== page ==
As the late comedian Mitch Hedberg once theorized: "An escalator can never break. It can only become stairs. You should never see an 'Escalator Temporarily Out of Order' sign, just 'Escalator Temporarily Stairs. Sorry for the Convenience.'..."
This small statement - one that used to make me laugh but now only mocks my every step - has more or less summed up the past four months of my existence. By observing repair persons not repair this cursed, perplexing device, it has become all too evident to me that the escalator is the motorized equivalent of a Rubik's Cube, be it an equivalent that's a whole lot less colorful and amusing. So a lesser equivalent, I guess. Or a non-equivalent. Whatever.
Repairing a conveyor-transport apparatus is apparently the ultimate task slash science experiment for mechanics in 2008. For one thing, it's impressive that there is actually a career track for escalator-repair persons. But what's even more impressive is that these trained persons do not seem to have the slightest clue as to what they're doing when faced with a lifeless escalator. These individuals break down themselves. "Experts" flock to 233 N Michigan Ave. in herds when ours is out of service, which, unfortunately, is rather often. I finally stopped counting the number of times the stupid thing has crapped out, as I usually count with my fingers and lost track when I ran out of fingers and hands to count on in just the third month. I tried carrying the count over to my toes and feet, but I can't see them while wearing shoes, which sort of defeats the whole purpose of physically tallying something and turns it all back into a mental game, which, again, I'm no good at. So that was that.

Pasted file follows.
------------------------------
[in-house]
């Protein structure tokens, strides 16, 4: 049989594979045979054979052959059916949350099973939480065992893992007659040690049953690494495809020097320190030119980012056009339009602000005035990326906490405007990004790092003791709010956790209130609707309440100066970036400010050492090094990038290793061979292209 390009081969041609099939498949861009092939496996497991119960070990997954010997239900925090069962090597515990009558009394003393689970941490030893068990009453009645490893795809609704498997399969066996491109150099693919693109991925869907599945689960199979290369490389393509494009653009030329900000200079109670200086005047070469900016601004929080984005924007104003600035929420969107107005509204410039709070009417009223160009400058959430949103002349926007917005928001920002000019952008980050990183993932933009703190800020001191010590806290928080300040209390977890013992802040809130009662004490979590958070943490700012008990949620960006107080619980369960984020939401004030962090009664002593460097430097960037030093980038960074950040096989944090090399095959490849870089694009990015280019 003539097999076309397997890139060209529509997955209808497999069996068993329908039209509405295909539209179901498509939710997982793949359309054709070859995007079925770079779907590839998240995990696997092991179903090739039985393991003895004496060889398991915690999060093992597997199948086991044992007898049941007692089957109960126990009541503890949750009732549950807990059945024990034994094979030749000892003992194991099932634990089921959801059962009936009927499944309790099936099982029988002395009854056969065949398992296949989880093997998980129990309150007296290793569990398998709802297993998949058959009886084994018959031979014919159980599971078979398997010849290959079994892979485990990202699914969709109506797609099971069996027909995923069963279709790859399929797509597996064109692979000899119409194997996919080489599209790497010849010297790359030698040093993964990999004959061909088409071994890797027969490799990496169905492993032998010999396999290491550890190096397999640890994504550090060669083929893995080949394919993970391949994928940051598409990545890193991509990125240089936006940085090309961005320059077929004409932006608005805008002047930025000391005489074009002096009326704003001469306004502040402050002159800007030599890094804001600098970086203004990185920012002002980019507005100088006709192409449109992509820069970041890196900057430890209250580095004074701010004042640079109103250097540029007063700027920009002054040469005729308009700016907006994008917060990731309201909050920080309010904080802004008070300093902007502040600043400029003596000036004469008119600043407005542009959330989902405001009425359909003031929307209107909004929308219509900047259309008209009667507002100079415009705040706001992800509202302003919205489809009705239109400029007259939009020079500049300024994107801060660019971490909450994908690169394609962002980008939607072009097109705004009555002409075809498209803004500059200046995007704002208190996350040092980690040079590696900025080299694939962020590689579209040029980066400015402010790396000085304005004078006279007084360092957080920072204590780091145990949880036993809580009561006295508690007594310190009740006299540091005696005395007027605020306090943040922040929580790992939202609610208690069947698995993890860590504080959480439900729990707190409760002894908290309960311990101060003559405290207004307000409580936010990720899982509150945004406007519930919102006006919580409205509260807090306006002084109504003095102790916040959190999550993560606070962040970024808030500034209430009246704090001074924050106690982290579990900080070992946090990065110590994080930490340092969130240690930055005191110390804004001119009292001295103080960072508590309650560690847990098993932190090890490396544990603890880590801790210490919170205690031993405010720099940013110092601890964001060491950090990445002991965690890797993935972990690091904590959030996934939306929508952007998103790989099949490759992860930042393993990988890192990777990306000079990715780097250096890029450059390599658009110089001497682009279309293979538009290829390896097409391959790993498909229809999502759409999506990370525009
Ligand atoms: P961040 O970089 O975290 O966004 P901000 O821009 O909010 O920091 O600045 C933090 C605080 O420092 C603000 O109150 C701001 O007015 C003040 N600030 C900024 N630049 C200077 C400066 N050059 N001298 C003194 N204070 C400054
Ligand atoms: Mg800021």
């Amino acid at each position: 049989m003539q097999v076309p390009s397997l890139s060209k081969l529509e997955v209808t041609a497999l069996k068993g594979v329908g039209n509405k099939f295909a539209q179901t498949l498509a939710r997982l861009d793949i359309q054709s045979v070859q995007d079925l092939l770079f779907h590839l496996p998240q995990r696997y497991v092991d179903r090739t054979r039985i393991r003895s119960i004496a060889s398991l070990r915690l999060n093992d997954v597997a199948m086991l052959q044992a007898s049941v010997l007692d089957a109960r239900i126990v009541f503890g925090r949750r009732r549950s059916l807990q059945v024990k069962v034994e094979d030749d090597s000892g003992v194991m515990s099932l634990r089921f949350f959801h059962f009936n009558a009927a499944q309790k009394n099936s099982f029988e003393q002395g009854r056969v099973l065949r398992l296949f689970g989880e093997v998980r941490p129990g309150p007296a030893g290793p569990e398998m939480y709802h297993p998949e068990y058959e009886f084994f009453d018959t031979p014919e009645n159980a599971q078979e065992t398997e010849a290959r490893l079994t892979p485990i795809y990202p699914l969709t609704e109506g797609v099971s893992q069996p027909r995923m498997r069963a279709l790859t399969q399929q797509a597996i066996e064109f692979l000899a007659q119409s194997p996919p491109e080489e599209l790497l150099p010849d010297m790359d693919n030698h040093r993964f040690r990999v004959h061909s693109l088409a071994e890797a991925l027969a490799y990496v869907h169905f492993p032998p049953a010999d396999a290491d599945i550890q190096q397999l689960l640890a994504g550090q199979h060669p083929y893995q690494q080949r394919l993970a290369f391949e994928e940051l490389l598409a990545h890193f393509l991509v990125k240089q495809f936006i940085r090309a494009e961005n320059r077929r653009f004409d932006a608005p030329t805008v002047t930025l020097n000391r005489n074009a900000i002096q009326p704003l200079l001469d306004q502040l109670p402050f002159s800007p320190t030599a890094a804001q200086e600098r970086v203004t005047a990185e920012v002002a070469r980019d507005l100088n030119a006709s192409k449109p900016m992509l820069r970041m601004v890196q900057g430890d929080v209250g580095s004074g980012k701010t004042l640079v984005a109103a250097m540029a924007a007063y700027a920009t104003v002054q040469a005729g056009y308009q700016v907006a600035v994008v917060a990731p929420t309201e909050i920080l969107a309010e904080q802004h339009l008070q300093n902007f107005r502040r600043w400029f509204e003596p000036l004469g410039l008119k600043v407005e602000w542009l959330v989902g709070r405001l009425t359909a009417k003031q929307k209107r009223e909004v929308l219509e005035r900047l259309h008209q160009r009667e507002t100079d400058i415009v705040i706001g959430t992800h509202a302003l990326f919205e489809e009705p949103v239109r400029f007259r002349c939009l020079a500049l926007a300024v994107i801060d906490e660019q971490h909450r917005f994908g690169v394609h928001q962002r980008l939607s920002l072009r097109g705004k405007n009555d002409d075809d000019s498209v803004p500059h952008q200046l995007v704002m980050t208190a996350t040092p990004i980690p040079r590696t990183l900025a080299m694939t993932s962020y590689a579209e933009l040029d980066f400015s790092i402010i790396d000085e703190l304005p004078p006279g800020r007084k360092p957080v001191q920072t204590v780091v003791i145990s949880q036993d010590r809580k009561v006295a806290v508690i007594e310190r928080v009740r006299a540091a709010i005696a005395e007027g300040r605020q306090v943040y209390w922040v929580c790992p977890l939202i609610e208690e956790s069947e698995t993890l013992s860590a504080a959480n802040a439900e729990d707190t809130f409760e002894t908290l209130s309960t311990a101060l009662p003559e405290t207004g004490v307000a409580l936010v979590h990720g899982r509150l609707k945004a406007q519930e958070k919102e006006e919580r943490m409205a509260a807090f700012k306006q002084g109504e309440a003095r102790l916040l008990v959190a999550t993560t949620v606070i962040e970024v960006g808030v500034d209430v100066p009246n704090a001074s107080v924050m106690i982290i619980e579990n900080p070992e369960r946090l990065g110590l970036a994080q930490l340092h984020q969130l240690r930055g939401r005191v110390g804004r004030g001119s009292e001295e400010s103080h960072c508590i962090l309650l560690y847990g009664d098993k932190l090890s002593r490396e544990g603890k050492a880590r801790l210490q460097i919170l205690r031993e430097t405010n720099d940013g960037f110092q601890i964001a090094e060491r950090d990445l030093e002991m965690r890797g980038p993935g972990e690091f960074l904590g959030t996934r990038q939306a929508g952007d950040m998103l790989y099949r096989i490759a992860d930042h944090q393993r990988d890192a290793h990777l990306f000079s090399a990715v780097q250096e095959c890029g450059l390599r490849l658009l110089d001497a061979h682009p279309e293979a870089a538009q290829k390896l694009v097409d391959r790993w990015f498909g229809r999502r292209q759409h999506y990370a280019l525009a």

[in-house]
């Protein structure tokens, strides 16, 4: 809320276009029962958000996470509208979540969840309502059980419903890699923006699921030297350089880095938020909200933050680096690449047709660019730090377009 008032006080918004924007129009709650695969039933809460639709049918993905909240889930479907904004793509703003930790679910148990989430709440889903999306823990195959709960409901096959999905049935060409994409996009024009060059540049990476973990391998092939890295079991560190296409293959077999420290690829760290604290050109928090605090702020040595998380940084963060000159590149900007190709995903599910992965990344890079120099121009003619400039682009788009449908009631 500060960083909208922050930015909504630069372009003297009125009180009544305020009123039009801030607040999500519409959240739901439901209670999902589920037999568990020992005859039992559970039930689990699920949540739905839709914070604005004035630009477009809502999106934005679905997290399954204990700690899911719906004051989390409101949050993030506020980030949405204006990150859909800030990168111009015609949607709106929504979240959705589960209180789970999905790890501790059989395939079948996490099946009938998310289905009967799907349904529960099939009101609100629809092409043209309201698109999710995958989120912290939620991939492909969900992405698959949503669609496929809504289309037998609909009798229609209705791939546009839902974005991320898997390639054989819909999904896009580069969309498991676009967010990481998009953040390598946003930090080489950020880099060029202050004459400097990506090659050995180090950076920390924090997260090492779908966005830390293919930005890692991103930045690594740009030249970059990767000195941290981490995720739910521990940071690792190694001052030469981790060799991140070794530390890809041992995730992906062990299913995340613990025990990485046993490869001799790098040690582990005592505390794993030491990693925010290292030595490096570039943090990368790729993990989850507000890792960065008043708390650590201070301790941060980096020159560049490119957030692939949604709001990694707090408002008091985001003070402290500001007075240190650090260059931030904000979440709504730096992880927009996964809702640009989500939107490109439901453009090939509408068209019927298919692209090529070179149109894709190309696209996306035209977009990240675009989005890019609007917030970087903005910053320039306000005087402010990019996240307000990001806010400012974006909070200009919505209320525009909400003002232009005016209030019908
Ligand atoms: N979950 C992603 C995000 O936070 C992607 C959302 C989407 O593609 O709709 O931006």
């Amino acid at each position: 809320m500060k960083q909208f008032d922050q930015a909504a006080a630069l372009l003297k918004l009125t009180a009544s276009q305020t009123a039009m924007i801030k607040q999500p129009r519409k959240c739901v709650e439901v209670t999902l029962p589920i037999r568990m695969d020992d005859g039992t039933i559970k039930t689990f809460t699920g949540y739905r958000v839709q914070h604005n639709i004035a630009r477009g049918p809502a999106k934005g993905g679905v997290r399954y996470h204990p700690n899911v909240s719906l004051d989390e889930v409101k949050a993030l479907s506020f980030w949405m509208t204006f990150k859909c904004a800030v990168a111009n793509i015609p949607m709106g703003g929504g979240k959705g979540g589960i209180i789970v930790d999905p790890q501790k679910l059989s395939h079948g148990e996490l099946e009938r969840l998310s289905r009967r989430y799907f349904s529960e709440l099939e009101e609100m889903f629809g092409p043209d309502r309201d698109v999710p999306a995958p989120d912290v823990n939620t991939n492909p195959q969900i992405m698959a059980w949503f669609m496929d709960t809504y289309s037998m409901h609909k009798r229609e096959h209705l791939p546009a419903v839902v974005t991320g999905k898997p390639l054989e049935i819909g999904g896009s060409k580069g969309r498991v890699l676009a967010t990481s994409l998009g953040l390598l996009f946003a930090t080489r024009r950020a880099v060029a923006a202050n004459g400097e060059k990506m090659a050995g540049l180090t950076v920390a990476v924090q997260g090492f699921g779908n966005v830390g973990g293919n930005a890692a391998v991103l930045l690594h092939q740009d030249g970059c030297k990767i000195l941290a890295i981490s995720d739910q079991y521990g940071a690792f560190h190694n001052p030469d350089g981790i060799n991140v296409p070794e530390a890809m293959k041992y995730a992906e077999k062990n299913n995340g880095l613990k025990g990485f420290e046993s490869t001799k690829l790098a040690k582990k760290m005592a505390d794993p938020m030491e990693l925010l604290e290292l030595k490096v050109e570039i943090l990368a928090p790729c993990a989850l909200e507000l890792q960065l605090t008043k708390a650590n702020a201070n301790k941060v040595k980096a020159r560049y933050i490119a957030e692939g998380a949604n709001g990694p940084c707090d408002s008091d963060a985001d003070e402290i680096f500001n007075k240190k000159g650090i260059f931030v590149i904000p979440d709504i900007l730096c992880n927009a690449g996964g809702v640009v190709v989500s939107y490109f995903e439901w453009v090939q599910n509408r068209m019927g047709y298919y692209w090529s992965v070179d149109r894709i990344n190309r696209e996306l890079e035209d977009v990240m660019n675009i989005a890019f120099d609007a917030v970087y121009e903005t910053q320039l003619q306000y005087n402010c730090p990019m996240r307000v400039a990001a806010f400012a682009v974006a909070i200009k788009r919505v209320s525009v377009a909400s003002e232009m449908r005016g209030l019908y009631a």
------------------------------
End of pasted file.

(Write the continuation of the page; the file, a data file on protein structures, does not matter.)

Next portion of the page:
Anyway, yesterday I was greeted by eight professionals examining the miniature escalator in the lobby that carries us diligent workers no higher than 15 vertical feet. That's like the shortest escalator ever, people. It's also one of those narrow ones, with the tiny steps that can accommodate only one depressed, corporate-American soul. So if there were eight workers for roughly 15 vertical feet of moving stairs, at about two steps per vertical foot, that means there were enough of these brainiacs to focus on just three-and-some-change steps, each. Each! A cake walk. But for the lowly lives of these dolts, they can never figure the bloody thing out. Too much responsibility, perhaps. Instead, they stare at it like it's something they've not seen before, but have only heard second-hand accounts or seen amateur sketches of, like a mass murderer on the loose, or a cold, dead body - but unlike a cold, dead body in that these burly men look like they've certainly seen their fair share of cold, dead bodies in former, less-noble lines of work, such as mass murdering.
So wherein lies the problem? Shouldn't the one and only test for escalator-repair persons be just that: repairing a frigging escalator? "No," you say, Mr. Escalator Repair Person?! Let me see your syllabus and hall pass, I don't believe it.